Geneva, Switzerland, WHO, Diarrhoeal Diseases Control Programme, 1987. vii, 78 p.When the World Health Organization's Diarrheal Diseases Control Program (CDD) began in 1978, it concentrated on producers and providers of oral rehydration salts. Communication efforts were directed at informing health care providers and training them to treat patients. The time has come for CDD programs to put more emphasis on enduser-oriented approaches, and it is to facilitate that aim that this guide for CDD program managers on enduser-directed communication has been developed. The guide is divided into 3 parts. Part 1 deals with nature and scope of communication in a CDD program. The 1st step is research and analysis of the target population -- find out what the target audience does and does not know and what are some of their misconceptions about the use of oral rehydration therapy (ORT) and the Litrosol packets. Communication can teach mothers how and when and why to use ORT, but it cannot overcome lack of supply and distribution of the salts; it cannot be a substitute for trained health care staff; and it cannot transform cultural norms. Part 2 deals with the communication design process. Step 1 is to investigate the knowledge, attitude and practice of both the endusers and the health care providers; to investigate what communication resources are available; and to investigate the available resources in terms of cost, time, and personnel. Step 2 is communication planning, in terms of: 1) definition of the target audience; 2) identification of needed behavior modification, and 3) factors constraining it; 4) defining the goals of the communication program in terms of improving access to and use of the new information; 5) approaches to change, e.g., rewards, motivation, and appeal to logic, emotion, or fear; 6) deciding what mix of communications methods is to be used, i.e., radio, printed matter; 7) identifying the institutions that will carry out the communicating; 8) developing a feasible timetable, and 9) a feasible budget. Step 3 is to develop the message to be communicated and to choose the format of the message for different communications media. Step 4 is testing, using a sample of the audience, whether the messages are having their intended effect in terms of acceptance and understanding by the target audience, and revision of the messages as necessary. Step 5 is the actual implementation of the communication plan in terms of using a media mix appropriate to the audience, phasing the messages so as to avoid information saturation; and designing the messages so that they are understandable, correct, brief, attractive, standardized, rememberable, convincing, practical, and relevant to the target audience. Step 6 is to monitor the program to be sure the messages are reaching their intended audiences, to evaluate the program in terms of its actual effects, and to use the results of the monitoring and evaluation to correct instances of communication breakdown. Part 3 deals with the CDD manager's role in communication. The manager must select a suitable communications coordinator, who will have the technical expertise necessary and the ability to call upon appropriate government and private information resources and consultants. The manager must brief the coordinator in the scope and objectives of the CDD program; and he must supervise and monitor the work of the coordinator.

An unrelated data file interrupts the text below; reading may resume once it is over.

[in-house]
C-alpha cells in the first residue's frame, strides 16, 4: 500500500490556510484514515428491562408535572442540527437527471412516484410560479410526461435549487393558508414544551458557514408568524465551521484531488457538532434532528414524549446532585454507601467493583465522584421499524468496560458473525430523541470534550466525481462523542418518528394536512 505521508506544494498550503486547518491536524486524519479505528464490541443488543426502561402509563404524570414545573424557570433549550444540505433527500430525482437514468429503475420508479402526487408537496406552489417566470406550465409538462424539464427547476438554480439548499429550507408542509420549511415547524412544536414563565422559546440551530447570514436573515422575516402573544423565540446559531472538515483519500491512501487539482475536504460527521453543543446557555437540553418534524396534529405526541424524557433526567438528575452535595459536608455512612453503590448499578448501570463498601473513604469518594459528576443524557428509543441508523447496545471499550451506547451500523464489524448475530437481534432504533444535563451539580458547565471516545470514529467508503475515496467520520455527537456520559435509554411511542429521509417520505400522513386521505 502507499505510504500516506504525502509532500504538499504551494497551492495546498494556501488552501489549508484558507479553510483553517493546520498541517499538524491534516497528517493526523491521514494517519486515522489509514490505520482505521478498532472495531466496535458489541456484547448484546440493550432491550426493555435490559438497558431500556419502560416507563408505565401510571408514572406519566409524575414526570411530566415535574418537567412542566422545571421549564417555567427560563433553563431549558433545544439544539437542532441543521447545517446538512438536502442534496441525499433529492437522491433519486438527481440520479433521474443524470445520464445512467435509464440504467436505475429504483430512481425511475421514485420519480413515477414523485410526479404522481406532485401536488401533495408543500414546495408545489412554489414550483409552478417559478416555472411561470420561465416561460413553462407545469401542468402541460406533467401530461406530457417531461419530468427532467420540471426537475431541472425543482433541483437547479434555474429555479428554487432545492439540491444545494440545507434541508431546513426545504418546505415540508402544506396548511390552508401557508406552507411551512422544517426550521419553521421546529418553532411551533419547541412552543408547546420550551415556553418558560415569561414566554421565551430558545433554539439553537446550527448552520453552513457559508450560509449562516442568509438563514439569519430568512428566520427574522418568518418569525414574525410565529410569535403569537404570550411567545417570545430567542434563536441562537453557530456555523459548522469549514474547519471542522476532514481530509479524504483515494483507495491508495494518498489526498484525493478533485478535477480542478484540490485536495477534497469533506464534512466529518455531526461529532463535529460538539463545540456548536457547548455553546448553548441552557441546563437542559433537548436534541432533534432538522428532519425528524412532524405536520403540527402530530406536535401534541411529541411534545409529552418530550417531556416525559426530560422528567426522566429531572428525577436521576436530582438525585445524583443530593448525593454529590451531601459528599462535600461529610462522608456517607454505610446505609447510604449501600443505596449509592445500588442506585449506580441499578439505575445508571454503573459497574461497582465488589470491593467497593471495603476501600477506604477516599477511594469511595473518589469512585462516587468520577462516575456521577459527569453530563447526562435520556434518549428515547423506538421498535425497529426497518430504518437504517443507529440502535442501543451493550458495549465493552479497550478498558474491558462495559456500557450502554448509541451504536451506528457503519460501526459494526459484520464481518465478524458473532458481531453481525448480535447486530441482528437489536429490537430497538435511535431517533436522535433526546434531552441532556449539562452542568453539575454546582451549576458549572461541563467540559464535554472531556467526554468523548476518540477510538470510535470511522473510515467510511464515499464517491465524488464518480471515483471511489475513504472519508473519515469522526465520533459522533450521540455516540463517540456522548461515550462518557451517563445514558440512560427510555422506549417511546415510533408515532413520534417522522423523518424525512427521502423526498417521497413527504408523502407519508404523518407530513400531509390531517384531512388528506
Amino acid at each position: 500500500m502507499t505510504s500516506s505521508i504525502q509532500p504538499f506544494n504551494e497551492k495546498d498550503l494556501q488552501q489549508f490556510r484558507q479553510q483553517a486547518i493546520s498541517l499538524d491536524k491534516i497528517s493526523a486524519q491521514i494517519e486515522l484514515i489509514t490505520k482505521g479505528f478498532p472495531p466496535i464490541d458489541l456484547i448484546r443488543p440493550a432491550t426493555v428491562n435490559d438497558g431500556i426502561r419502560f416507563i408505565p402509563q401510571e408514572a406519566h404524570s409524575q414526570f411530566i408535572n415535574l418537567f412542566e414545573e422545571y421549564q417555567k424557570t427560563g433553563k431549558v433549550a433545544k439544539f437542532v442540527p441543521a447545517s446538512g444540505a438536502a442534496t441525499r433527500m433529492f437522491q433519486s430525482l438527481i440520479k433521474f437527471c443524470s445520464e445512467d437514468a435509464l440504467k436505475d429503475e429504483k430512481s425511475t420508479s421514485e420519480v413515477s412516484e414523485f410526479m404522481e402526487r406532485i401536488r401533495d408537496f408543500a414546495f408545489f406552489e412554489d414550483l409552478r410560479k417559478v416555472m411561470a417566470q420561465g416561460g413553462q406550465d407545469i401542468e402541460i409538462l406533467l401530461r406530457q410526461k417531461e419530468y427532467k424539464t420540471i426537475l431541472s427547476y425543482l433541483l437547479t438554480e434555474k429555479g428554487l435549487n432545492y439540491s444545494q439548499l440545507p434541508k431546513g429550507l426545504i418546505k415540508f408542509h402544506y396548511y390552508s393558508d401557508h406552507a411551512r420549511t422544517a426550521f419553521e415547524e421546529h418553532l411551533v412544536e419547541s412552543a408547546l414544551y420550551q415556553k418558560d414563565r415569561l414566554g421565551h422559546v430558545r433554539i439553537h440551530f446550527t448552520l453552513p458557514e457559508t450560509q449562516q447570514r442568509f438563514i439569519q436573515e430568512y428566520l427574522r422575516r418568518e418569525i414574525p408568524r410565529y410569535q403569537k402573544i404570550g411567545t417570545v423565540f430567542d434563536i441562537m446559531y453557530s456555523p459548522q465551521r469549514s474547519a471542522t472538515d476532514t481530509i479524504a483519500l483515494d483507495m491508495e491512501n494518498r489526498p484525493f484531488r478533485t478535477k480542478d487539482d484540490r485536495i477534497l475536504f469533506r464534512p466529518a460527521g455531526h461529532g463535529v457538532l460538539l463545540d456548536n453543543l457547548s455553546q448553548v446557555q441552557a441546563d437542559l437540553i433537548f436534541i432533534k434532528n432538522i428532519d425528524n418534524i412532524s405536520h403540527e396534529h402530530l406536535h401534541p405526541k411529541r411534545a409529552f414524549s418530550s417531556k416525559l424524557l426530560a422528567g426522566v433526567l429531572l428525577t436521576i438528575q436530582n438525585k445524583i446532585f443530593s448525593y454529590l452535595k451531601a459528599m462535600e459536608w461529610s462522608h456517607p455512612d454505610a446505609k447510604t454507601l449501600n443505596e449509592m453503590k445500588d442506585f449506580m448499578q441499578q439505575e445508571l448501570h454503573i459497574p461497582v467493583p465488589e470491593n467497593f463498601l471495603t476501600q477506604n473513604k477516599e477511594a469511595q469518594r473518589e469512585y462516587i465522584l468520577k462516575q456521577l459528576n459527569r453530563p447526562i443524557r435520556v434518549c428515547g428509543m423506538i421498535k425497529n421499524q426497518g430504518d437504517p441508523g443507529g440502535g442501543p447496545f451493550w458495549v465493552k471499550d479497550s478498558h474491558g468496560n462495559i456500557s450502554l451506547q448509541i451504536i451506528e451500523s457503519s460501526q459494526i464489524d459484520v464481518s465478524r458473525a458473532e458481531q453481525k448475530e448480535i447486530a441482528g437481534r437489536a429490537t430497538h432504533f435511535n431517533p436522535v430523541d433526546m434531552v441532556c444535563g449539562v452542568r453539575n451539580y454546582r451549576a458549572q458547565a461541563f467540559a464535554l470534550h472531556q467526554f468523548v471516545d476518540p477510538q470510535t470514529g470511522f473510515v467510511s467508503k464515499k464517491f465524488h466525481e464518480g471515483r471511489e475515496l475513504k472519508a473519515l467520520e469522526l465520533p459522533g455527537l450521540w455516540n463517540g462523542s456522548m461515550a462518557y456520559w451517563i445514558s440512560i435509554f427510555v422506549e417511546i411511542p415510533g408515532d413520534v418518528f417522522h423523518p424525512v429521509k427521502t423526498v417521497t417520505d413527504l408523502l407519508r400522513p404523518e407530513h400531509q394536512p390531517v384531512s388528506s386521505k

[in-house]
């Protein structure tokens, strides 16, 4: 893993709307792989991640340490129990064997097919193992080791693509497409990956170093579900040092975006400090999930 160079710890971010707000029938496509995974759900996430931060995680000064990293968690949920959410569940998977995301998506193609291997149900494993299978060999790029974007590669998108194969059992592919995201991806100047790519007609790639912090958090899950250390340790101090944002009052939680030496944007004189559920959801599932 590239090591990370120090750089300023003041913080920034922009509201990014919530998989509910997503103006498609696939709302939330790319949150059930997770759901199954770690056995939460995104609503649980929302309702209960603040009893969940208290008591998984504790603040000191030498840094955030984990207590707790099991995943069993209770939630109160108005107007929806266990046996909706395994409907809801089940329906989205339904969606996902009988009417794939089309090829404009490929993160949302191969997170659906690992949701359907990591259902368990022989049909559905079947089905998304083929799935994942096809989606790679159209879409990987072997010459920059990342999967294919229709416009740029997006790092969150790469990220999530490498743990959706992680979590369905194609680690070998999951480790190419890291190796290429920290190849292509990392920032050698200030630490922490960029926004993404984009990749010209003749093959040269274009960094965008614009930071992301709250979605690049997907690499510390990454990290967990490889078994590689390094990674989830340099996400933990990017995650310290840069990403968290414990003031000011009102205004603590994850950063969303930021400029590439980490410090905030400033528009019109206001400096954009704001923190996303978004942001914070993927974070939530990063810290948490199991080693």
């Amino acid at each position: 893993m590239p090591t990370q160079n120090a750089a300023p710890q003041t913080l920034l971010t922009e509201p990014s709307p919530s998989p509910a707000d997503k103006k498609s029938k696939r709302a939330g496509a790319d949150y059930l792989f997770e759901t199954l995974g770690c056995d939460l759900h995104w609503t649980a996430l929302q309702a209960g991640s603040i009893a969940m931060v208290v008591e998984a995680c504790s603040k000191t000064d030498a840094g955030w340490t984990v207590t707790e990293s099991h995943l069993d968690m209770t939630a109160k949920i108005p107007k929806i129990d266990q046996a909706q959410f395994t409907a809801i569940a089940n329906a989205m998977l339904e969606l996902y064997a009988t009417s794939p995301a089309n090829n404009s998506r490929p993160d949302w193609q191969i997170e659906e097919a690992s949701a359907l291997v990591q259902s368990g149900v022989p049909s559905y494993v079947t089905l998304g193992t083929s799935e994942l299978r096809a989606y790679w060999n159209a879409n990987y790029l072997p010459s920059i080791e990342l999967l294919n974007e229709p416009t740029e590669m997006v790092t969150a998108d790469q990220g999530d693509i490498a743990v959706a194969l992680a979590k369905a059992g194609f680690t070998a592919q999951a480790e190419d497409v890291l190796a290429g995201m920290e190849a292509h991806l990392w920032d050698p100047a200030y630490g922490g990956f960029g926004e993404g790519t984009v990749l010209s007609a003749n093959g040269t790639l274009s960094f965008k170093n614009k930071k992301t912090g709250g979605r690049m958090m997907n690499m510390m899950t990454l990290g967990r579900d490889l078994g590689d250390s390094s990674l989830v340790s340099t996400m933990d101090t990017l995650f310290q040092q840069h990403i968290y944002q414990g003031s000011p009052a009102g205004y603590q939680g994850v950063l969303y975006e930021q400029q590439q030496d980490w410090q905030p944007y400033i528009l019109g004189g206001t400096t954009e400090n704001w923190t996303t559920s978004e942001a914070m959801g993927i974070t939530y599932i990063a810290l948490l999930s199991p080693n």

USAID HIGHLIGHTS. 1991 Fall; 8(3):1-4.This article considers the epidemic proportion of AIDS in developing countries, and discusses the U.S. Agency for International Development's (USAID) reworked and intensified strategy for HIV infection and AIDS prevention and control over the next 5 years. Developing and launching over 650 HIV and AIDS activities in 74 developing countries since 1986, USAID is the world's largest supporter of anti-AIDS programs. Over $91 million in bilateral assistance for HIV and AIDS prevention and control have been committed. USAID has also been the largest supporter of the World Health Organization's Global Program on AIDS since 1986. Interventions have included training peer educators, working to change the norms of sex behavior, and condom promotion. Recognizing that the developing world will increasingly account for an ever larger share of the world's HIV-infected population, USAID announced an intensified program of estimated investment increasing to approximately $400 million over a 5-year period. Strategy include funding for long-term, intensive interventions in 10-15 priority countries, emphasizing the treatment of other sexually transmitted diseases which facilitate the spread of HIV, making AIDS-related policy dialogue an explicit component of the Agency's AIDS program, and augmenting funding to community-based programs aimed at reducing high-risk sexual behaviors. The effect of AIDS upon child survival, adult mortality, urban populations, and socioeconomic development in developing countries is discussed. Program examples are also presented.
Population Bulletin. 1977 Feb; 31(5):1-39.All but 8 percent of the developing world's population now lives in countries which support activities designed explicitly or implicitly to reduce high rates of fertility. This Bulletin describes the indispensable role of planned communication in the rapid expansion of these activities from the emphasis on making contraceptives accessible to those ready to receive them, typical of early family planning programs, to promotion of a full range of "beyond family planning" measures aimed at creating a climate in which small families are viewed as desirable by people everywhere. Current approaches to planned population and family planning communication, as illustrated by numerous country examples, range from the use of field workers, volunteers, midwives and the like, who deliver their messages on a person-to-person basis, to full-scale mass communication campaigns which may employ both traditional folk media and modern advertising and social marketing techniques. Also discussed are population education as a somewhat different approach, not necessarily aimed at reduced fertility, and the recent rapid shift in the U.S. climate for population and family planning communication. (author's)